For many congested cities around the world, it makes a lot of sense to take public transport instead of driving a personal car. The convenience, as well as not having to find a space to park a car at all times of day, makes it a lot easier to get around - and of course, there is the much welcome benefit of reducing congestion on the whole by taking cars off of the road.
But the one element that people fail to consider when trying to apply such a system here is that the infrastructure itself becomes a highly costly investment - and that investment has to be passed on to the men and women who take public transport every day. To maintain a truly world-class system that you may find in Japan or the UK, you have to charge passengers incredible amounts of money.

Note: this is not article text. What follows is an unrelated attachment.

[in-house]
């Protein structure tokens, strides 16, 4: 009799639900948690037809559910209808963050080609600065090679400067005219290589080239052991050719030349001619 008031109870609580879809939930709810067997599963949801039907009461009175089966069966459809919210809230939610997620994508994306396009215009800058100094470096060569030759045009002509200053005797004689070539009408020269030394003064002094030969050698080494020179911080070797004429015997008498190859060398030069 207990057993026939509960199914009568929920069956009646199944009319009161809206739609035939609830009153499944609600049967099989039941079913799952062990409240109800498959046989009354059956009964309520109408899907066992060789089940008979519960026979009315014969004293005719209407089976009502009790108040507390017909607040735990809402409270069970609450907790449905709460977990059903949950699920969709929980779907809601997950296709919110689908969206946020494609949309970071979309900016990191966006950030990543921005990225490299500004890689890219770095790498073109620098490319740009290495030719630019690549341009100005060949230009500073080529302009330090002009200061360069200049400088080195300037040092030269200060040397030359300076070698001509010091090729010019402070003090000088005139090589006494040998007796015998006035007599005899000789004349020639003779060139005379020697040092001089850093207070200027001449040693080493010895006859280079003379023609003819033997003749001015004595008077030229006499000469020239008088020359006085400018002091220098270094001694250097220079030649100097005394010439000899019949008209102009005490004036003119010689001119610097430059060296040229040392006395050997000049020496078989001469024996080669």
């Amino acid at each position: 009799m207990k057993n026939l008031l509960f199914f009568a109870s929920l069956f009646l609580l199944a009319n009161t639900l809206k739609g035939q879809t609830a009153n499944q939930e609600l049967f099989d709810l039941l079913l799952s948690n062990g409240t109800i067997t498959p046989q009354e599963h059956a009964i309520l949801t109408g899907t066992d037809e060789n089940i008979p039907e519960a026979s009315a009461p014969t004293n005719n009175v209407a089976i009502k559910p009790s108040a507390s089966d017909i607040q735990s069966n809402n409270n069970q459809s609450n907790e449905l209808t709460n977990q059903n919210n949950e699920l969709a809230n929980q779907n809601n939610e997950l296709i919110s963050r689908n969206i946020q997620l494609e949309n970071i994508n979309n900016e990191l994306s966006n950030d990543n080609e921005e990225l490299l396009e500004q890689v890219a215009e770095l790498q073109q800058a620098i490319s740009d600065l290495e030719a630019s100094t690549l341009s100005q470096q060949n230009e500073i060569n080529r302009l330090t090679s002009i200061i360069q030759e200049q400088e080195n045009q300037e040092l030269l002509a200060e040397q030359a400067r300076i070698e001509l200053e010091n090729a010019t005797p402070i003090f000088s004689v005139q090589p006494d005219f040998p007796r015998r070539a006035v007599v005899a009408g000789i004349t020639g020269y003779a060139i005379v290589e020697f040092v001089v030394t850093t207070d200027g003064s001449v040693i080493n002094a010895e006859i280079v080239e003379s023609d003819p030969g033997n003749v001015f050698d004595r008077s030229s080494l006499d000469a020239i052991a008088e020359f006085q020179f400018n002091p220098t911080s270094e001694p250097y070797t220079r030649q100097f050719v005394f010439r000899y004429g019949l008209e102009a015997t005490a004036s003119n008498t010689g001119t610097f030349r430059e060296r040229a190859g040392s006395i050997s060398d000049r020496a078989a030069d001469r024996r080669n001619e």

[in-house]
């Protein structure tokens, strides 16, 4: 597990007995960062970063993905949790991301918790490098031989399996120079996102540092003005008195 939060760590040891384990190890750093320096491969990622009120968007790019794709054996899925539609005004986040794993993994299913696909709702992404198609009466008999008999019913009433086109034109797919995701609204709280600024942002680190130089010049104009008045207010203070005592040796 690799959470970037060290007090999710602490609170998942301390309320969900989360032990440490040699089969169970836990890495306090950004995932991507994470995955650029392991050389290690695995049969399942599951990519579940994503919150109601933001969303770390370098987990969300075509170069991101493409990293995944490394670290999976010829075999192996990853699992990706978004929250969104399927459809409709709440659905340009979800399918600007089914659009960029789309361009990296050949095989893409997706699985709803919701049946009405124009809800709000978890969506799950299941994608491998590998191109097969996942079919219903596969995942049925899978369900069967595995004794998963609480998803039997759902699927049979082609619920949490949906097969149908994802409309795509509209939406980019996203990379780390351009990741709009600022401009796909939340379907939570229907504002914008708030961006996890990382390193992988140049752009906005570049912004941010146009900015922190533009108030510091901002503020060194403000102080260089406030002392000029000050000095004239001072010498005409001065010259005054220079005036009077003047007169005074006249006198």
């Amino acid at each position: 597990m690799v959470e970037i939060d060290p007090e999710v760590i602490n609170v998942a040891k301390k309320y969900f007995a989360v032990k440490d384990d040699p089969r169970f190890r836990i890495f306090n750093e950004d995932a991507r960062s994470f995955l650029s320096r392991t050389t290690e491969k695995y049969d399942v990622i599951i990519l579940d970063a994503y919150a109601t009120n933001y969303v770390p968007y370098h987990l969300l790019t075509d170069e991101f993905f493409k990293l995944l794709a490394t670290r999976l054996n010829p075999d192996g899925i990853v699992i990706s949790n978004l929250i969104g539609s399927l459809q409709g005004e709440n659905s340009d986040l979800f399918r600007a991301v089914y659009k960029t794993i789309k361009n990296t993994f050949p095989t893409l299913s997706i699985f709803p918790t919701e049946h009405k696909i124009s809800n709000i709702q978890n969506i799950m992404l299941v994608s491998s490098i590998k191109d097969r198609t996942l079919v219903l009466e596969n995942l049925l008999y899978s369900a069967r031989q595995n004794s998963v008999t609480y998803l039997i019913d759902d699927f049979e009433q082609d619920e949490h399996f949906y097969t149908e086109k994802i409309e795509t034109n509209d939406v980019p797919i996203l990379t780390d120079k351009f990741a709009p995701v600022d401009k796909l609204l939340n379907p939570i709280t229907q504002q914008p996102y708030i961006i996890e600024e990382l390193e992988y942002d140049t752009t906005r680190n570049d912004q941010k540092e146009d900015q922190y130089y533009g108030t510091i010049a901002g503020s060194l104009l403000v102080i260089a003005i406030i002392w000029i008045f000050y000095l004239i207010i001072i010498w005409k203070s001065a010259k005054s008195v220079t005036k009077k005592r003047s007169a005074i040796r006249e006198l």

And yet, Luxembourg thinks they have managed to solve this issue - and they intend on making public transport free during the summer of 2019. Xavier Bettel, prime minister of this small country, made the announcement after being sworn in for a second term according to reports by The Guardian. Bear in mind that the population of Luxembourg is just over a tenth of the island-state of Singapore.
But despite the low population numbers, quite nearly everybody in Luxembourg drives - the highest car to person ratio in the whole of Europe. This problem is further compounded when free travel between European nations allows around 200,000 extra people into the country every day for work, which worsens the congestion by over 30% based on the initial population numbers. By making public transport free, Bettel hopes people will be encouraged to use the public transport services more often and reduce the number of cars on the road.
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